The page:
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Auscultatory findings in Mitral regurgitation

Heart sounds in mitral regurgitation
S1 ( first heart sound) is absent, soft, or it may be buried in the holosystolic murmur of chronic MR.
S2 (second heart sound).In those patients with severe MR, the premature closure of aortic valve may, result in wide but physiologic splitting of S2 .
S3 (third heart sound) in patients with mitral regurgitation after the aortic valve closure sound low pitched S3 may occur.This is heard at the end of rapid filling phase of left ventricle.
S3 in mitral regurgitation is caused by the sudden tensing of the papillary muscles, chordae tendineae, and valve leaflets.
S4 (fourth heart sound) may sometimes audible in acute severe MR if the patient is in sinus rhythm.

Murmur in mitral regurgitation
The most characteristic auscultatory finding in chronic severe MR is a systolic murmur of at least grade III/VI intensity.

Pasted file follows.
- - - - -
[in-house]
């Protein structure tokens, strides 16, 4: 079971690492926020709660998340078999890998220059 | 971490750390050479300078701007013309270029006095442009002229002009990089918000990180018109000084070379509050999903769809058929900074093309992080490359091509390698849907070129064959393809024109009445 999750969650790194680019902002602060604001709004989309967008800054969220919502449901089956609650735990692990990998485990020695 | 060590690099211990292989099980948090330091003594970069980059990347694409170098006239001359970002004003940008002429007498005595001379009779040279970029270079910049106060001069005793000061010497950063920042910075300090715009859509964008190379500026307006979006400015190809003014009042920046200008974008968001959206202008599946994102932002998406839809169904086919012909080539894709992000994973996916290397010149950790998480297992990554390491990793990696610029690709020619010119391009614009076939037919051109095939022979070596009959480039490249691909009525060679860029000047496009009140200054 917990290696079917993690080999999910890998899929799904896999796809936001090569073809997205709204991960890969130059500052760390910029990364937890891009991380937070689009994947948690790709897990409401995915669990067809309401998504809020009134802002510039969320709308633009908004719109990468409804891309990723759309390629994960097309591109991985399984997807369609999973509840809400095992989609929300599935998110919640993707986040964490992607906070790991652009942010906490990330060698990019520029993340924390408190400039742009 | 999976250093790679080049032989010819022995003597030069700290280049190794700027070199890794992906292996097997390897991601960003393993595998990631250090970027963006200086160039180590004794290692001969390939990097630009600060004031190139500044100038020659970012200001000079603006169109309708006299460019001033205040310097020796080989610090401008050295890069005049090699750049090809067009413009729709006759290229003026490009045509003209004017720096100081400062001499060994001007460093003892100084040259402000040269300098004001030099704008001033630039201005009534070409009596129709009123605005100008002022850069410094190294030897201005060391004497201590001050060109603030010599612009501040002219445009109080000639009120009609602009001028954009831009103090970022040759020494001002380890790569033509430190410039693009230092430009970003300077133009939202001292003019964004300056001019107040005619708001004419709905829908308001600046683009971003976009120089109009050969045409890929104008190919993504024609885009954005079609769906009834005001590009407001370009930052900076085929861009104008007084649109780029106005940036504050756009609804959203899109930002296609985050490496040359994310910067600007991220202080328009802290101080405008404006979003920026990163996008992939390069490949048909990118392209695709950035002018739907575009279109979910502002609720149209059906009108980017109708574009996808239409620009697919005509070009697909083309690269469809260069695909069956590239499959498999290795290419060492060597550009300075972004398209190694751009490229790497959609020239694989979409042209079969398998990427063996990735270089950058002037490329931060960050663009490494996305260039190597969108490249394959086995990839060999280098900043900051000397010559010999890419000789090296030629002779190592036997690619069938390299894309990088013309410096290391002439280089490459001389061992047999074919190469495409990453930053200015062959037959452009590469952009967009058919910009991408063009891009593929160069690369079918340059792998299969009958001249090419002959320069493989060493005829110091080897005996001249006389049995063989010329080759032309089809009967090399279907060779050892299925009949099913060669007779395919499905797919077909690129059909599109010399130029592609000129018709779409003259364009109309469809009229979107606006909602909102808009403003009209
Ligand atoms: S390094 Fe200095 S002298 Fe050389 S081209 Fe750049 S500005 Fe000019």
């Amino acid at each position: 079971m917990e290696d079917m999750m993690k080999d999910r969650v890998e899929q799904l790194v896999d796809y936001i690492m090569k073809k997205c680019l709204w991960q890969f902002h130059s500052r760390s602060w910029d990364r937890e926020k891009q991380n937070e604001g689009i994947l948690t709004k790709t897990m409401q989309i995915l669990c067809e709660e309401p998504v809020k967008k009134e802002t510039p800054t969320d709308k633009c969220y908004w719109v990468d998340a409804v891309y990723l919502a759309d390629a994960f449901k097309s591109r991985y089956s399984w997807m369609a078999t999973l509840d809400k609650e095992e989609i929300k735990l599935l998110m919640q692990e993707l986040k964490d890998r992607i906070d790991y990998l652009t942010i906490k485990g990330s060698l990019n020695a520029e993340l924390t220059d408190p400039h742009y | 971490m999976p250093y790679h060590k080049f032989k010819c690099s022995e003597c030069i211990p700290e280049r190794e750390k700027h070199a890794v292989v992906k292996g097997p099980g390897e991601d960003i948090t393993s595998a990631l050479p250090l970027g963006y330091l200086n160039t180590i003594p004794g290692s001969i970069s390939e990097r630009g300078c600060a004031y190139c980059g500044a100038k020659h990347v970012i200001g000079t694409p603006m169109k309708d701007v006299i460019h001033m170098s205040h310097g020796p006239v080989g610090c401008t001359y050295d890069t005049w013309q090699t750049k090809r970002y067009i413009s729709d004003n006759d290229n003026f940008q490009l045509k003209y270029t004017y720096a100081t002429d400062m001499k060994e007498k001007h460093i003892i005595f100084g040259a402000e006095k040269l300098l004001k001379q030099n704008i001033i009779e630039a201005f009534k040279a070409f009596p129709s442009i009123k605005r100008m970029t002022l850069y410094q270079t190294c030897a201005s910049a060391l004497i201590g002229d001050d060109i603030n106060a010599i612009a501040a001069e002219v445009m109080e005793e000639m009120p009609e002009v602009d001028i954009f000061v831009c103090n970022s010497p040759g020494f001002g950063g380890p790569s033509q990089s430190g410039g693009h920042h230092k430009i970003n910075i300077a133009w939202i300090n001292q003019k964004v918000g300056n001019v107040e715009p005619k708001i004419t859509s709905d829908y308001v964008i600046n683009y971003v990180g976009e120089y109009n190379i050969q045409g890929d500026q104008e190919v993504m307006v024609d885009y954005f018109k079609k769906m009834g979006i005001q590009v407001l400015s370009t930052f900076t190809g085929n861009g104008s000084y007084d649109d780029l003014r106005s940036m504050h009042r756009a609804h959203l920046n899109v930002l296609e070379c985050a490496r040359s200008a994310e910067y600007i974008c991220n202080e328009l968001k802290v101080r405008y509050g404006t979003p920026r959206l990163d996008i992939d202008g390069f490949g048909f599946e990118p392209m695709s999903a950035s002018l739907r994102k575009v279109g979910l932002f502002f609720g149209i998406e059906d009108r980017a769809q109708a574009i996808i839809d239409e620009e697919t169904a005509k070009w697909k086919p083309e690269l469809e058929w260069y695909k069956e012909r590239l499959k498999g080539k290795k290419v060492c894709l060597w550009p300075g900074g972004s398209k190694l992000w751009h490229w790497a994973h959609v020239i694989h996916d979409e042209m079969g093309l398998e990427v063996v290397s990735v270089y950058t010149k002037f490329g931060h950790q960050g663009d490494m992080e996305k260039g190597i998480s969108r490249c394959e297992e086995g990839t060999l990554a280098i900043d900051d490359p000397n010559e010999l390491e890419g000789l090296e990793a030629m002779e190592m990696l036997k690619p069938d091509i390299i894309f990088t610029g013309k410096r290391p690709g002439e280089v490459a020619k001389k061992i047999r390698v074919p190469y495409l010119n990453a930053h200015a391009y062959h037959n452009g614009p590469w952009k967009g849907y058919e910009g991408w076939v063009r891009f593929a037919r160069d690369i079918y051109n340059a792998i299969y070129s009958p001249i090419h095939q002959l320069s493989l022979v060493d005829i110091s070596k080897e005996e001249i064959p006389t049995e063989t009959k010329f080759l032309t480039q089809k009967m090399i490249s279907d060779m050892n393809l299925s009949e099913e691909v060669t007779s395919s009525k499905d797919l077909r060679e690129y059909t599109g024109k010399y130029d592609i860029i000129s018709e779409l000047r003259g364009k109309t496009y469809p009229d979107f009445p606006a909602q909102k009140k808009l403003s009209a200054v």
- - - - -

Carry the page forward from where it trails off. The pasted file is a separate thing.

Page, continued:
In chronic MR it is usually holosystolic.In patients with acute severe MR it is decrescendo and ends in mid to late systole.
In chronic MR the systolic murmur is most prominent at the apex and  it radiates to the axilla. If the MR is due to ruptured chordae tendineae or due to primary involvement of the posterior mitral leaflet with prolapse or flail, then the murmur may radiate anteriorly and is transmitted to the base of the heart and, it may be confused with the AS murmur.
If the MR is due to ruptured chordae tendineae, the resulting  systolic murmur may have a cooing or “sea gull” quality.
MR murmur due to  flail leaflet may produce a murmur that has a musical quality. 
The systolic murmur of chronic MR (not due to MVP) is increased  by isometric exercise (handgrip) but the murmur is reduced during the strain phase of the Valsalva maneuver because it  decrease left ventricular preload.
PSM in MR may sometime be followed by a short, rumbling, mid-diastolic murmur, even if there is no structural MS.